Musidora wears this maillot de soie sporadically, a few minutes spread throughout the serial’s nearly seven hours, yet that is – not undeservedly – the indelible iconic image not just of Les Vampires, but of Louis Feuillade’s entire filmography.
Creating an emotional attachment to the characters and a sympathetic reaction to the violence against them isn’t a giallo priority. Who Saw Her Die? is the rare giallo that attempts and succeeds this, thanks to a committed performance by former James Bond, George Lazenby.
When it comes to truly loathsome characters in a giallo, few can match Giuliano Carnimeo’s The Case of the Bloody Iris, a film in which pretty much everyone is hateful, stupid, or more often, hateful and stupid.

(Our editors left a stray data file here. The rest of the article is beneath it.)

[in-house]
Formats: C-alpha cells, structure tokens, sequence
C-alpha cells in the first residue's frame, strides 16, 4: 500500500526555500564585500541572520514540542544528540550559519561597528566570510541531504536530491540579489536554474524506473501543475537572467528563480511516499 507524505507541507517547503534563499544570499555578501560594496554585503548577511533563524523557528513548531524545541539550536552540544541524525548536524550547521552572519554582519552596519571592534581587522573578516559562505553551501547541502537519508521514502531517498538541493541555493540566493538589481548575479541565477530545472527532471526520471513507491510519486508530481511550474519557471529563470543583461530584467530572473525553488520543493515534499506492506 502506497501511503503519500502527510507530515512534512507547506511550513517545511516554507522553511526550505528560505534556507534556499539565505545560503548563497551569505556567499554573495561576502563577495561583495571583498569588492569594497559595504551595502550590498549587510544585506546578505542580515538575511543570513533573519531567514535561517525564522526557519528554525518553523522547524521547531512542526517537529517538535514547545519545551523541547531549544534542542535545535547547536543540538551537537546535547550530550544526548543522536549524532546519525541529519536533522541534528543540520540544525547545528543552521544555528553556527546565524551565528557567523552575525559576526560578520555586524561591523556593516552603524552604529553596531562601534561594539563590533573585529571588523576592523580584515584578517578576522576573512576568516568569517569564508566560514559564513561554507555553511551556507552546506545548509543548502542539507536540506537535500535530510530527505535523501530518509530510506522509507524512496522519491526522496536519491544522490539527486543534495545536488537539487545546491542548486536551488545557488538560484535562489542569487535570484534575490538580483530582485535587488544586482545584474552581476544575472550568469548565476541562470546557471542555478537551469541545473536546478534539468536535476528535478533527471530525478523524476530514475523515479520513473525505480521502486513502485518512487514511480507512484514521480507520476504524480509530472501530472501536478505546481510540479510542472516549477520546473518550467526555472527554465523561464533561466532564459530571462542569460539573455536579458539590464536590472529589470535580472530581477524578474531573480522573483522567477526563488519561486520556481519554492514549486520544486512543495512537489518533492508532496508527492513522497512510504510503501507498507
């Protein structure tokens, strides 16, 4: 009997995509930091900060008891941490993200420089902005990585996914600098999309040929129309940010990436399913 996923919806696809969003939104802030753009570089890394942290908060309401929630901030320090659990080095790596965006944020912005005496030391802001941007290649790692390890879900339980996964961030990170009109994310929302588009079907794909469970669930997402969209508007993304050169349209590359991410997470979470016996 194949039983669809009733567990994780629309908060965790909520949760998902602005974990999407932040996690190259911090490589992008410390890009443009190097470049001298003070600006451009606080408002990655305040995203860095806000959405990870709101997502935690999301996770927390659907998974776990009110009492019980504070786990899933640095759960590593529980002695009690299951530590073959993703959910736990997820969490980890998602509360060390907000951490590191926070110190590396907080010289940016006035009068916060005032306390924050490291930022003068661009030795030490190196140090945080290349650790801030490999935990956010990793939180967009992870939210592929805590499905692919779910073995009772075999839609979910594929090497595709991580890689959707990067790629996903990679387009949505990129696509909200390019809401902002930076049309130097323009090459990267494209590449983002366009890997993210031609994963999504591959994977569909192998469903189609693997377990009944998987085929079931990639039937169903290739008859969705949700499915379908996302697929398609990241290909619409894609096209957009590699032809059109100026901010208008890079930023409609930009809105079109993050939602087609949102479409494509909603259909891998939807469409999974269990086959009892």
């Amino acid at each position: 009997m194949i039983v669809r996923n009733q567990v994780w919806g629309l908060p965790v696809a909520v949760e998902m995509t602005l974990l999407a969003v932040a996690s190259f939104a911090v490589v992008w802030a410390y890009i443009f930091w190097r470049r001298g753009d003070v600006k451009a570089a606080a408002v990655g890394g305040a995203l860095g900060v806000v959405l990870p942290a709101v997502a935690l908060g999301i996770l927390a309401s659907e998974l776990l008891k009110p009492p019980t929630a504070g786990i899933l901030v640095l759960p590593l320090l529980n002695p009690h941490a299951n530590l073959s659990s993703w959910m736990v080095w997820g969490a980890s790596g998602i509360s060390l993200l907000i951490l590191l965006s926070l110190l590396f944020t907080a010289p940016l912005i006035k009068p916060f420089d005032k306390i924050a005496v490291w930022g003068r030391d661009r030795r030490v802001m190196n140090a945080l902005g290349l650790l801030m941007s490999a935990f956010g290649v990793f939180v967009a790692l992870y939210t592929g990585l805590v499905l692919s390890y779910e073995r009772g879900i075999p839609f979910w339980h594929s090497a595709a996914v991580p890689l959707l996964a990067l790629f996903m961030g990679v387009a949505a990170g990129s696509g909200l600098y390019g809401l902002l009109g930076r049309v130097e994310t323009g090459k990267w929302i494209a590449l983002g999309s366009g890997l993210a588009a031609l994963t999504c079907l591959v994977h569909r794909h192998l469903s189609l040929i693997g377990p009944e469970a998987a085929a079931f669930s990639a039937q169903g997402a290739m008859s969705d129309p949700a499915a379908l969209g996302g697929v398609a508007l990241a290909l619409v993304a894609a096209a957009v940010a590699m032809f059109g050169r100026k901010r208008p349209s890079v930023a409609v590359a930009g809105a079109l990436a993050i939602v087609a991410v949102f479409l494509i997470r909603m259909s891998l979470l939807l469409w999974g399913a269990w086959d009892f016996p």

At first, Frankenstein plays it coy. After the creation scene, we see the monster only as a horrifying, dead-looking, clawed arm slowly reaching out from behind a heavy metal door.
Strange things were happening on the streets of Paris in 1913. In February, trials began for the surviving members of the infamous Bonnot Gang, a group of murderers and anarchists who cut a swathe of criminal terror across France and Belgium.
The Bloodstained Butterfly is the odd giallo where the police seem dedicated to their job. Although it boasts the elaborate murders and cast of red herrings one expects from the genre, it also surprises by spending at least as much time on police procedure, forensic science, and courtroom maneuvering.
Forbidden Photos concerns itself with only one murder, rather than a series of them, which might, for some, put it at a distance from the giallo genre as a whole. If you are someone who comes to giallo cinema primarily for its stylized violence that will likely be the case.